An international drugs trio has today been jailed after Skunk Cannabis worth an estimated £150 million was imported into the UK during 2008 and 2009 secreted inside boxes of fresh flowers.
It follows a major joint operation by West Yorkshire Police and West Mercia Police into an Anglo-Dutch organised crime group that was importing cannabis from The Netherlands to West Yorkshire and the West Midlands.
A total of eight Dutch Nationals appeared before Leeds Crown Court with three of the men hearing how they will spend a total of 26 years behind bars for their roles in a conspiracy to import and supply Skunk Cannabis to other criminal gangs within the UK.
Using a legitimate business front, Flowexpo B.V. (Ltd) in Holland, the trio were involved in buying boxes of fresh flowers at auction and hid the drugs inside before using legitimate haulage companies to transport the boxes from Holland to England. Each shipment was destined for Leeds, Bradford, Redditch or Birmingham.
Johannes Elmendorp (51) of Vandans, Austria was the organiser of the operation in the UK and the sole director of Fresh Flower Concept Ltd – a UK registered company for whom consignments were destined for, to be distributed to sites in Leeds, Bradford and Birmingham. He was sentenced to 18 years and a Serious Crime Prevention Order was also granted. This prevents him from accessing, importing or exporting to the UK.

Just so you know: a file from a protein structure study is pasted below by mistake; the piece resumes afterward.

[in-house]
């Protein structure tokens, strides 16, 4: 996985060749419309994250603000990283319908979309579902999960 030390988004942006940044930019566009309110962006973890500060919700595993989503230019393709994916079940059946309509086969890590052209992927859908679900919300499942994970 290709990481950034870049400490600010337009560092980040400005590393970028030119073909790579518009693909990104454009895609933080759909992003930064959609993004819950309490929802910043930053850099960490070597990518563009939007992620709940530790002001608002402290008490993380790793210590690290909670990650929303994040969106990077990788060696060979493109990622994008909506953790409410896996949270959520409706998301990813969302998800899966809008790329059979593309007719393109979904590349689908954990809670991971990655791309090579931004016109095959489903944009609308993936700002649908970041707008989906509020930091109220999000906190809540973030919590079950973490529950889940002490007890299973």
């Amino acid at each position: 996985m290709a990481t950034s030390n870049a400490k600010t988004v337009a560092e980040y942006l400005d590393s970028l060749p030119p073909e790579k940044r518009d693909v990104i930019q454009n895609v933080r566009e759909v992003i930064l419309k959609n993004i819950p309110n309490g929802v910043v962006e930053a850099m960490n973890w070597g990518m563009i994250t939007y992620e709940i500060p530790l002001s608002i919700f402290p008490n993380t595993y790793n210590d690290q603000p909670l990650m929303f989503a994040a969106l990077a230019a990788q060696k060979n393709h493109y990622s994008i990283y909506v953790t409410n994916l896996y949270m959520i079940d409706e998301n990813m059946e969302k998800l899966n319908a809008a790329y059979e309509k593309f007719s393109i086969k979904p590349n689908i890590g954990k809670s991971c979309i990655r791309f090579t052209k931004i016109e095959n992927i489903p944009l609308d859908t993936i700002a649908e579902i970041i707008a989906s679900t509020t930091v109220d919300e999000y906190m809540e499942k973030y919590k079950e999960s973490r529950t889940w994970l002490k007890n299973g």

Terence Koetsier (22) of Rotterdam, Netherlands, was responsible for taking delivery of most of the shipments in West Yorkshire and supplying them to Organised Crime Groups from Leeds, Birmingham and London. He was sentenced to 2 years .
Arie Menno van Esch
Arie Menno van Esch (30) of Wijk en Aalburg, Netherlands organised the delivery of the flower boxes containing Cannabis and controlled the onward distribution to UK based Organised Crime Groups. He was sentenced to 6 years.
Jacob Schreuders (38) of Veen, Netherlands, Edilson Dos Santos (24) of Rotterdam, Jonathan Elmendorp (29) of Leeuwarden, Theodorus Klaasen (60) of Kingstanding, Birmingham, Sajid Mahmood (34) of Saltley, Birmingham were all found not guilty by the jury.